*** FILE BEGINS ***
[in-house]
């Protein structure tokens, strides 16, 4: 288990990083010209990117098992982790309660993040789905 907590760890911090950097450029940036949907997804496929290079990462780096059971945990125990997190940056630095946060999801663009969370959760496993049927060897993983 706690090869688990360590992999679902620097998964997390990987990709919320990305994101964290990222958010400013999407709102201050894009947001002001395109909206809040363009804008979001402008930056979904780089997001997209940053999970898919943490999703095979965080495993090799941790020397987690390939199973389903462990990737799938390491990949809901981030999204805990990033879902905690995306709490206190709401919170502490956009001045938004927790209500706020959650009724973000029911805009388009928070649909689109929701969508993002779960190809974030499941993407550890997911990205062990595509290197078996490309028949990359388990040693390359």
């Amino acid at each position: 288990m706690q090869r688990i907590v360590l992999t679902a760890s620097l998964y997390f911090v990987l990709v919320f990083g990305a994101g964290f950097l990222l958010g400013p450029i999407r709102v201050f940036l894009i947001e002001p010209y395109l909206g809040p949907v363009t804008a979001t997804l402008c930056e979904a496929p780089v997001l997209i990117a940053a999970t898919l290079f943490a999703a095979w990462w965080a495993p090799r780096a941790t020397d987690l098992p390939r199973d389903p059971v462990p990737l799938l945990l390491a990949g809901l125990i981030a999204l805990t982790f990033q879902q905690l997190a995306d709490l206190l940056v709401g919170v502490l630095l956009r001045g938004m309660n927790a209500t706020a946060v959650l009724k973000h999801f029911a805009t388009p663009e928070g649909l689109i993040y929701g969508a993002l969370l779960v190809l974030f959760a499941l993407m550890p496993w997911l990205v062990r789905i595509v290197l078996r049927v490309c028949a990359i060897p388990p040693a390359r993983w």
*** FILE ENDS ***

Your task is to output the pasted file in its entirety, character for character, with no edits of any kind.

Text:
[in-house]
């Protein structure tokens, strides 16, 4: 288990990083010209990117098992982790309660993040789905 907590760890911090950097450029940036949907997804496929290079990462780096059971945990125990997190940056630095946060999801663009969370959760496993049927060897993983 706690090869688990360590992999679902620097998964997390990987990709919320990305994101964290990222958010400013999407709102201050894009947001002001395109909206809040363009804008979001402008930056979904780089997001997209940053999970898919943490999703095979965080495993090799941790020397987690390939199973389903462990990737799938390491990949809901981030999204805990990033879902905690995306709490206190709401919170502490956009001045938004927790209500706020959650009724973000029911805009388009928070649909689109929701969508993002779960190809974030499941993407550890997911990205062990595509290197078996490309028949990359388990040693390359």
């Amino acid at each position: 288990m706690q090869r688990i907590v360590l992999t679902a760890s620097l998964y997390f911090v990987l990709v919320f990083g990305a994101g964290f950097l990222l958010g400013p450029i999407r709102v201050f940036l894009i947001e002001p010209y395109l909206g809040p949907v363009t804008a979001t997804l402008c930056e979904a496929p780089v997001l997209i990117a940053a999970t898919l290079f943490a999703a095979w990462w965080a495993p090799r780096a941790t020397d987690l098992p390939r199973d389903p059971v462990p990737l799938l945990l390491a990949g809901l125990i981030a999204l805990t982790f990033q879902q905690l997190a995306d709490l206190l940056v709401g919170v502490l630095l956009r001045g938004m309660n927790a209500t706020a946060v959650l009724k973000h999801f029911a805009t388009p663009e928070g649909l689109i993040y929701g969508a993002l969370l779960v190809l974030f959760a499941l993407m550890p496993w997911l990205v062990r789905i595509v290197l078996r049927v490309c028949a990359i060897p388990p040693a390359r993983w």